This is another useful device brought to you by the students from Killer Bees Robotics: FRC Team 33.

This Instructable show how to create a handy motor testing device for Robotics Development. Every team should have one of these tools. It is incredibly useful and can be made for next to nothing out of stuff every FIRST team probably has laying around the shop. We have had one of these for years and use it daily. It allows you to safely do motor testing without needing a control system or speed controllers and allows you to reverse directions easily without swapping wires. I couldn't build robots without something like this.

We call device this the "Phaser" around the shop because it looks like the Phaser guns Capt Kirk and Mr. Spock used on the original Star Trek series.

Items needed:

  1. an old cordless drill - 12 volts or higher
  2. 12 gauge wire
  3. 30 AMP snap action circuit breaker http://www.andymark.com/30-amp-snap-action-circui...
  4. 2 female Insulated spade crimps
  5. 2 fork crimps
  6. crimping tool
  7. wire stripper
  8. FIRST battery connector http://www.andymark.com/anderson-sb-50a-connector...
  9. Dual Banana Jack Binding Posts https://www.amazon.com/uxcell-Plastic-Thread-Bana...
  10. 2.5" hole saw
  11. a small piece of 3/4" wood (Plastic will also work)
  12. 5/16" drill bit
  13. screwdrivers - usually P1 or T10 depending on your exact drill
  14. Banana cable test leads https://www.amazon.com/AST-Labs-Banana-Stackable-...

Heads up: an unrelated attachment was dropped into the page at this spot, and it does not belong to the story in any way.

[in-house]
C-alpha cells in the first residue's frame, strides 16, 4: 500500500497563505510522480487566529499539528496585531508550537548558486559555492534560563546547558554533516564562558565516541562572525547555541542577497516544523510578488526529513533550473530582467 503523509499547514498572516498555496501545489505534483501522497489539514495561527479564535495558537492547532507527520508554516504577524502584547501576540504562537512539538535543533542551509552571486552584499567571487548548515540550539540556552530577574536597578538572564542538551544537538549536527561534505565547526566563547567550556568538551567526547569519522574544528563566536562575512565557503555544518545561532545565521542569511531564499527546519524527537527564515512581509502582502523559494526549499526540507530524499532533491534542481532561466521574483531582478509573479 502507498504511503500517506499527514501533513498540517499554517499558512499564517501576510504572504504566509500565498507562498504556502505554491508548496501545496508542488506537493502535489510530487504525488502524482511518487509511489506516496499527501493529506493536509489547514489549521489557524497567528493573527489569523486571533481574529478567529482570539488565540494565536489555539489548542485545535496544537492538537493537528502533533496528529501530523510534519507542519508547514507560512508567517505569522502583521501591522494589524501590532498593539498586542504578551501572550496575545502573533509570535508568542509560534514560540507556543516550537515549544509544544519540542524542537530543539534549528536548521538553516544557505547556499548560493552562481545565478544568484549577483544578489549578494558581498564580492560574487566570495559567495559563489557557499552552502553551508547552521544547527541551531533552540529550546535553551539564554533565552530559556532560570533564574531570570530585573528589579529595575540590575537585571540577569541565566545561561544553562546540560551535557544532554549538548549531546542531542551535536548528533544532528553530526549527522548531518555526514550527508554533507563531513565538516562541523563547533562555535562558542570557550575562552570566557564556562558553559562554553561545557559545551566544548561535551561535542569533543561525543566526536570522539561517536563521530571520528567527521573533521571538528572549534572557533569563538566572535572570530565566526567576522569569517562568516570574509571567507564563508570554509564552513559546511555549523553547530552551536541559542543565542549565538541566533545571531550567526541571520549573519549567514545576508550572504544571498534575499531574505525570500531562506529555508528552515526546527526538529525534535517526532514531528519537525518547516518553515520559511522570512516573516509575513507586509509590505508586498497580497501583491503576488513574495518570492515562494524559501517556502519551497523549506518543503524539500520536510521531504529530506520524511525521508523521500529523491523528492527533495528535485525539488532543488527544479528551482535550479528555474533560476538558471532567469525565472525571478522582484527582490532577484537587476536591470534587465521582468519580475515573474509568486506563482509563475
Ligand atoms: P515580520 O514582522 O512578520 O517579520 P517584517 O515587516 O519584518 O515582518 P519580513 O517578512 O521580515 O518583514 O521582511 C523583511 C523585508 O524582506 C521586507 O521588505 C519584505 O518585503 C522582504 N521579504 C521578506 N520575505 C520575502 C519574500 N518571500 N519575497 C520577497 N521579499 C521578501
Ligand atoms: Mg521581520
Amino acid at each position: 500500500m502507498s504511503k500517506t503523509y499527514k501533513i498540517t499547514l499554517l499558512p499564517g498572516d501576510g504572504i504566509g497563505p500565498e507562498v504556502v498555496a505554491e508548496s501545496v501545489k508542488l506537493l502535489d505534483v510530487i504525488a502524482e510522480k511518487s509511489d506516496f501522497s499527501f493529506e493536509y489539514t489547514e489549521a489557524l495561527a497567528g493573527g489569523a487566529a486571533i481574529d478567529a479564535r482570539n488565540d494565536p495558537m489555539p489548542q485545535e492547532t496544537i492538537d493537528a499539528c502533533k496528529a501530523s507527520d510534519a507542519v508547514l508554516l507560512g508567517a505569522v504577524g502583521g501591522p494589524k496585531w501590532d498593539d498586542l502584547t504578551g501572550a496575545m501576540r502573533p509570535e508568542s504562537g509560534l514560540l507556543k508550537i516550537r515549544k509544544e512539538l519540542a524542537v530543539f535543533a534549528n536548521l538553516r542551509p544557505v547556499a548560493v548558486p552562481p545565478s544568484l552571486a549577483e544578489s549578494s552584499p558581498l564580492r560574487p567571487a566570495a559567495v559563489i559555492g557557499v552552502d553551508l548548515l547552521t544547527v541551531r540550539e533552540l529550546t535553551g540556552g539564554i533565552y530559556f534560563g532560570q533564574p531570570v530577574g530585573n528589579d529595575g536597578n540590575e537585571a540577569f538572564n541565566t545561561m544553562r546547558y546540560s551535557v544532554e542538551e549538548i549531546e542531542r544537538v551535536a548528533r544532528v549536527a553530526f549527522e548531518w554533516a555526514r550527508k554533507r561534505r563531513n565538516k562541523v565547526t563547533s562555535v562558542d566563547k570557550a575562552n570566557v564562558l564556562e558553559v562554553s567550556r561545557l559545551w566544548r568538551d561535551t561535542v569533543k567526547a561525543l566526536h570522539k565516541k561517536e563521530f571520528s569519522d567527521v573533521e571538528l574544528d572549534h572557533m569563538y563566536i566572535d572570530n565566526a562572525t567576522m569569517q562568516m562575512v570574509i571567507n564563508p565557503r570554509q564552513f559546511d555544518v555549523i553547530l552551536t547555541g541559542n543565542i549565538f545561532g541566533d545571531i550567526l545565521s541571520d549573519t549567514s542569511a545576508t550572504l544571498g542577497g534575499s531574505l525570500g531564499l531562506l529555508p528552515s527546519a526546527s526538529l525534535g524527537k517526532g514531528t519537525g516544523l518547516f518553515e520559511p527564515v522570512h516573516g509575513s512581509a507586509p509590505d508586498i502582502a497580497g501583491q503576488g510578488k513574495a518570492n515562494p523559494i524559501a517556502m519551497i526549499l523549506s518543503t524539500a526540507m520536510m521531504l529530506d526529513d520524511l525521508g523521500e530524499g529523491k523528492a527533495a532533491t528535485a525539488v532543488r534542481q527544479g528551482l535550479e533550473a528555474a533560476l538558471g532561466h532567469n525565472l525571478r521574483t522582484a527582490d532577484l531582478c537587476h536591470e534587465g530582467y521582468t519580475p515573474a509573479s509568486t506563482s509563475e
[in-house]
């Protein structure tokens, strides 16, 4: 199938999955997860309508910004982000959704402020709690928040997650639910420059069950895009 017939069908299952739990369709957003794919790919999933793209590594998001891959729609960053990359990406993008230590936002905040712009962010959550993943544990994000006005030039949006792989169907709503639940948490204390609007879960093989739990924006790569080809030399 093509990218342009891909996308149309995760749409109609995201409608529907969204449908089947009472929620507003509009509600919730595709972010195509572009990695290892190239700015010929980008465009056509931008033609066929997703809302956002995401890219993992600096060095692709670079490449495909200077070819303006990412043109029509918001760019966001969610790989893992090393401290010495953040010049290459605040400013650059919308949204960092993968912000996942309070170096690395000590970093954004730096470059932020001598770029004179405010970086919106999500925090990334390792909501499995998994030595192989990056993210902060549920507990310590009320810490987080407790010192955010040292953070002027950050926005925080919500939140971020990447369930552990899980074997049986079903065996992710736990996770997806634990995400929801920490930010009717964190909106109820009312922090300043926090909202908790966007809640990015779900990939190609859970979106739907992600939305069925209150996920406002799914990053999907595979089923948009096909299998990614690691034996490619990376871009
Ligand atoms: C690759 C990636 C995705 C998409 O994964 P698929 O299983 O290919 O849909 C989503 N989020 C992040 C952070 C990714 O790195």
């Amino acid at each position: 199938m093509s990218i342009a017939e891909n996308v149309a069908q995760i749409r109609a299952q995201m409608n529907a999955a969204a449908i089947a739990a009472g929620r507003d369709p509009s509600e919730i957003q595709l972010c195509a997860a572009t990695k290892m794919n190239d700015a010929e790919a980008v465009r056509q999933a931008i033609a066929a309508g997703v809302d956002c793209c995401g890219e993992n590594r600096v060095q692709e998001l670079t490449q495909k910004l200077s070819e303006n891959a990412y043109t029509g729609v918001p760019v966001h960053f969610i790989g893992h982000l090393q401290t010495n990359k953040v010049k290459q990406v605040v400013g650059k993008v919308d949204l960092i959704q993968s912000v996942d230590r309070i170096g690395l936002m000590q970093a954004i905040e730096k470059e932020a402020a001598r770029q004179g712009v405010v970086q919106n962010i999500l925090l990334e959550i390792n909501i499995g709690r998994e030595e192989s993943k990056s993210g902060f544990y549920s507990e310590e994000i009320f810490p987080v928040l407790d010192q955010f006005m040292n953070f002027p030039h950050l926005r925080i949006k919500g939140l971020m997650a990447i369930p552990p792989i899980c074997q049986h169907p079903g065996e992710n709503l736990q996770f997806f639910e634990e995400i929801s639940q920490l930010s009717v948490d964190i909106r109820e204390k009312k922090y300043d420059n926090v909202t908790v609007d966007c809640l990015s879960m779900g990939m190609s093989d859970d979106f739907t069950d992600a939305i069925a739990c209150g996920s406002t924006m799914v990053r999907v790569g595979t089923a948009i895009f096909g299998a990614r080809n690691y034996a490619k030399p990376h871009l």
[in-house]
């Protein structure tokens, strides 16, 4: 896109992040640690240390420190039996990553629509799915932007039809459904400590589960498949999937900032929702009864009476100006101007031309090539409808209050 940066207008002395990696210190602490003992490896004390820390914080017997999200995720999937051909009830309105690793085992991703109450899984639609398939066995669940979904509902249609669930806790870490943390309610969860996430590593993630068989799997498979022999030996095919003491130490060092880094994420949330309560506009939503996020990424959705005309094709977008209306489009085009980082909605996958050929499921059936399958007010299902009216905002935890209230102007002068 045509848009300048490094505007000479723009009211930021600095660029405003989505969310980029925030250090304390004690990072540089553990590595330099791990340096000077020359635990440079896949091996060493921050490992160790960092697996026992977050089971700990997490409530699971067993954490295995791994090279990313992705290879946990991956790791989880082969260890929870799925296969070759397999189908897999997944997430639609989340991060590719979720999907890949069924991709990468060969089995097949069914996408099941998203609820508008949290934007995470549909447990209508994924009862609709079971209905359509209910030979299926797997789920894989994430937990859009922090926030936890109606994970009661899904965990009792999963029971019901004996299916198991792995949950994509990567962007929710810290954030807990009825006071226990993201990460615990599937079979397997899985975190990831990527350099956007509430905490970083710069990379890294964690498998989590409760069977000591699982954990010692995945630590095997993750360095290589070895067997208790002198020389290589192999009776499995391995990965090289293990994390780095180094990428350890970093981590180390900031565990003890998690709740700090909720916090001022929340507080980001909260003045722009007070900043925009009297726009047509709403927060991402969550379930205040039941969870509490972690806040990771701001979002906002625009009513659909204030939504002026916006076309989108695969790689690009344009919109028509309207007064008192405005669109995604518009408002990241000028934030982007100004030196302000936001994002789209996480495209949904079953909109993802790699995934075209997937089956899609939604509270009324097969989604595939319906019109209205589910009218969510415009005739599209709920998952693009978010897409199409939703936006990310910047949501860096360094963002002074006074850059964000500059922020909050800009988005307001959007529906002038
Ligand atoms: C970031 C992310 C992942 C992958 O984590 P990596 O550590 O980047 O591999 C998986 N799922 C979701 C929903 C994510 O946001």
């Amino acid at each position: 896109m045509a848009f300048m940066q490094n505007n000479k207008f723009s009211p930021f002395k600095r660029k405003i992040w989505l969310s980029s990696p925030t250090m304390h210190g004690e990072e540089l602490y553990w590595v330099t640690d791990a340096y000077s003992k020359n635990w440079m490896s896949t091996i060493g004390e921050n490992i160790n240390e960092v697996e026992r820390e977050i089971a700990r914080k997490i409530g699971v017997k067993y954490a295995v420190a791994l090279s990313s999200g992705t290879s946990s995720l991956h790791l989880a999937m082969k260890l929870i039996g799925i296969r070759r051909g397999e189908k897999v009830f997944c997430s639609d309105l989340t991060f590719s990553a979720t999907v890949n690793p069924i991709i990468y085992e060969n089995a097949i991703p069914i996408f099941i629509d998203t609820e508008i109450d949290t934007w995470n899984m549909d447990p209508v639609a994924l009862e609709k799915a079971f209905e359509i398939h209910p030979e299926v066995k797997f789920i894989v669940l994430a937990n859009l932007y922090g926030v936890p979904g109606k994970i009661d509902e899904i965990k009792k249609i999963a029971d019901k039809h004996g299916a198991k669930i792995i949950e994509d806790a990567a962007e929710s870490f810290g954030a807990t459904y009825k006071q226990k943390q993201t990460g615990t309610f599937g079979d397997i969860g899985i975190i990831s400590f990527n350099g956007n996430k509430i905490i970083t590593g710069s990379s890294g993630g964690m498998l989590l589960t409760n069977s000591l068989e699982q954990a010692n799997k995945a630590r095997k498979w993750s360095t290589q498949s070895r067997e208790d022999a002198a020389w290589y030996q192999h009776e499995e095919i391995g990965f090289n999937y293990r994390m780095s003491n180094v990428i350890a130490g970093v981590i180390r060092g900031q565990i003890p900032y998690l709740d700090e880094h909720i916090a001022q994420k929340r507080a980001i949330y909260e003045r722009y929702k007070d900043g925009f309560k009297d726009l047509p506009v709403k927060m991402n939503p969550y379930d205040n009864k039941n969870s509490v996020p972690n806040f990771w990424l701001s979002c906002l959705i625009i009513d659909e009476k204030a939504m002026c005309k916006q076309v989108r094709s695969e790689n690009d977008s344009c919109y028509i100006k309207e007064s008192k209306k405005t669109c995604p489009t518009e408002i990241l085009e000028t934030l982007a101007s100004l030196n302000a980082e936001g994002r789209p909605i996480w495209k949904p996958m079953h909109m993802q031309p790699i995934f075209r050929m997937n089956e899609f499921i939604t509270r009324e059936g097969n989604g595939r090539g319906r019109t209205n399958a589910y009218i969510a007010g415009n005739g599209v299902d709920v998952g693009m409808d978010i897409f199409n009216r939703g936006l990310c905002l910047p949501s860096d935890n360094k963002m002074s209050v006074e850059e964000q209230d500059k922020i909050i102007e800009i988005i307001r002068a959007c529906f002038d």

Step 1: Acquire an Old Cordless Drill

Pick any old 12 volt drill. 14.4v, 18v or 20 volt ones will work too. Don't use a lower voltage model, the trigger circuit may not be able to handle a 12 volt supply. The batteries on these cordless drills wear out after a few years, and the batteries often cost more than the drill, so it is cheaper to get a newer drill than it is to replace the batteries. After a few years of running a FIRST team or similar program, you end up with a small collection dead drills. This is a great way to put one to use. If you don't have one in your shop, start asking the parents. Almost everyone who makes things has an old drill or two somewhere.

A quick sweep of our shop found 4 different models by Skil, Bosch, Ryobi, and Black & Decker.

We chose the Bosch one, largely because we had several of this model. We wanted to make several more Phasers and we wanted them to all be the same.

Note: Because the actual drill batteries are the thing which fails first, we deliberately are NOT using the actual drill battery as part of this system. Every team has lots of Robot Batteries, which are more suitable for robot system testing anyway. This setup is designed to use a Robot Battery with the standard connector as the power source.

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